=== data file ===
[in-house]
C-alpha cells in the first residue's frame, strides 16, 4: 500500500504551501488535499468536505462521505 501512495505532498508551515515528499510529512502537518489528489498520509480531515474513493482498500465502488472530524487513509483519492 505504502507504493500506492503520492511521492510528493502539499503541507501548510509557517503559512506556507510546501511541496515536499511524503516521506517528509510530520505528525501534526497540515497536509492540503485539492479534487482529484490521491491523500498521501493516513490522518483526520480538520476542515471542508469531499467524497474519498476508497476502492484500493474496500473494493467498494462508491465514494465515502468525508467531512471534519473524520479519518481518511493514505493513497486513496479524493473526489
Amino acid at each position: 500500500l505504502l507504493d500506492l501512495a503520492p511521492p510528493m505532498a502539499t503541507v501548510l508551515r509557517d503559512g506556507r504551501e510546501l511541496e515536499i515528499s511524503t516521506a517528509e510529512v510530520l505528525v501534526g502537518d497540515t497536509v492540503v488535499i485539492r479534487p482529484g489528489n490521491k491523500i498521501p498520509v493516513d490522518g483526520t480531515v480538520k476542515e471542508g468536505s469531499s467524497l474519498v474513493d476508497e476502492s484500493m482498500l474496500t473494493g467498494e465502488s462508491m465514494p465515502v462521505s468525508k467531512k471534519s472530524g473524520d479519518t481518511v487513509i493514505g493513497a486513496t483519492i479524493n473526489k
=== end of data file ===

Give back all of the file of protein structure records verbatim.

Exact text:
[in-house]
C-alpha cells in the first residue's frame, strides 16, 4: 500500500504551501488535499468536505462521505 501512495505532498508551515515528499510529512502537518489528489498520509480531515474513493482498500465502488472530524487513509483519492 505504502507504493500506492503520492511521492510528493502539499503541507501548510509557517503559512506556507510546501511541496515536499511524503516521506517528509510530520505528525501534526497540515497536509492540503485539492479534487482529484490521491491523500498521501493516513490522518483526520480538520476542515471542508469531499467524497474519498476508497476502492484500493474496500473494493467498494462508491465514494465515502468525508467531512471534519473524520479519518481518511493514505493513497486513496479524493473526489
Amino acid at each position: 500500500l505504502l507504493d500506492l501512495a503520492p511521492p510528493m505532498a502539499t503541507v501548510l508551515r509557517d503559512g506556507r504551501e510546501l511541496e515536499i515528499s511524503t516521506a517528509e510529512v510530520l505528525v501534526g502537518d497540515t497536509v492540503v488535499i485539492r479534487p482529484g489528489n490521491k491523500i498521501p498520509v493516513d490522518g483526520t480531515v480538520k476542515e471542508g468536505s469531499s467524497l474519498v474513493d476508497e476502492s484500493m482498500l474496500t473494493g467498494e465502488s462508491m465514494p465515502v462521505s468525508k467531512k471534519s472530524g473524520d479519518t481518511v487513509i493514505g493513497a486513496t483519492i479524493n473526489k